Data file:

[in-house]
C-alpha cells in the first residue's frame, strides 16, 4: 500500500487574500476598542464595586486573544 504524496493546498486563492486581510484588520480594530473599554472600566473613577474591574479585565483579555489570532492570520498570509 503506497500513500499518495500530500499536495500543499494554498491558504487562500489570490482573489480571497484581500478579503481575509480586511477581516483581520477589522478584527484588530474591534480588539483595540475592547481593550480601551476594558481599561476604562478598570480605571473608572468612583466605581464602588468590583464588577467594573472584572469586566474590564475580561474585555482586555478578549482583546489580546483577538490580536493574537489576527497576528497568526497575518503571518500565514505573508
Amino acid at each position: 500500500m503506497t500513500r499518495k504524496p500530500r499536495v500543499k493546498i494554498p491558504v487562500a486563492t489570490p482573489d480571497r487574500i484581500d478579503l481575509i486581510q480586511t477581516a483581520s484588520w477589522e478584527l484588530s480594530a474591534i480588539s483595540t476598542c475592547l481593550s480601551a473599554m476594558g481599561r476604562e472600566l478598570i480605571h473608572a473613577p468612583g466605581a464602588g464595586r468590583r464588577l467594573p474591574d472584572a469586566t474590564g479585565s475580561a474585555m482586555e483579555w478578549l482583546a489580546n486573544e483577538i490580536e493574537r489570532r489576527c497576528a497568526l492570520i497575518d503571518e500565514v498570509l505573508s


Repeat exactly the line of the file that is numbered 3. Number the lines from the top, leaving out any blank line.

Amino acid at each position: 500500500m503506497t500513500r499518495k504524496p500530500r499536495v500543499k493546498i494554498p491558504v487562500a486563492t489570490p482573489d480571497r487574500i484581500d478579503l481575509i486581510q480586511t477581516a483581520s484588520w477589522e478584527l484588530s480594530a474591534i480588539s483595540t476598542c475592547l481593550s480601551a473599554m476594558g481599561r476604562e472600566l478598570i480605571h473608572a473613577p468612583g466605581a464602588g464595586r468590583r464588577l467594573p474591574d472584572a469586566t474590564g479585565s475580561a474585555m482586555e483579555w478578549l482583546a489580546n486573544e483577538i490580536e493574537r489570532r489576527c497576528a497568526l492570520i497575518d503571518e500565514v498570509l505573508s